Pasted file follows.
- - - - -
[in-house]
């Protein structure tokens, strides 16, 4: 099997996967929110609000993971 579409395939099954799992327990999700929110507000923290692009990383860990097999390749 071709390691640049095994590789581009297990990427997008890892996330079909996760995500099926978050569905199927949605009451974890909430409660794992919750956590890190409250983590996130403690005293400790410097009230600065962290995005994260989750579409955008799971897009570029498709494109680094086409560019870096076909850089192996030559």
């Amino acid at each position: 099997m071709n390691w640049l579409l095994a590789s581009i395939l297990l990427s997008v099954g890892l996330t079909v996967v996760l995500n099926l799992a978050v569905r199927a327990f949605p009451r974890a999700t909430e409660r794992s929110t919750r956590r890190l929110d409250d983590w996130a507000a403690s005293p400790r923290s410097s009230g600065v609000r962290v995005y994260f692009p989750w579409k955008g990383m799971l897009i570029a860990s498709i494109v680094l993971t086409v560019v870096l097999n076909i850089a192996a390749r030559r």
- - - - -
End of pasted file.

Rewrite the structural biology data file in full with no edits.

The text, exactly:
[in-house]
């Protein structure tokens, strides 16, 4: 099997996967929110609000993971 579409395939099954799992327990999700929110507000923290692009990383860990097999390749 071709390691640049095994590789581009297990990427997008890892996330079909996760995500099926978050569905199927949605009451974890909430409660794992919750956590890190409250983590996130403690005293400790410097009230600065962290995005994260989750579409955008799971897009570029498709494109680094086409560019870096076909850089192996030559």
């Amino acid at each position: 099997m071709n390691w640049l579409l095994a590789s581009i395939l297990l990427s997008v099954g890892l996330t079909v996967v996760l995500n099926l799992a978050v569905r199927a327990f949605p009451r974890a999700t909430e409660r794992s929110t919750r956590r890190l929110d409250d983590w996130a507000a403690s005293p400790r923290s410097s009230g600065v609000r962290v995005y994260f692009p989750w579409k955008g990383m799971l897009i570029a860990s498709i494109v680094l993971t086409v560019v870096l097999n076909i850089a192996a390749r030559r």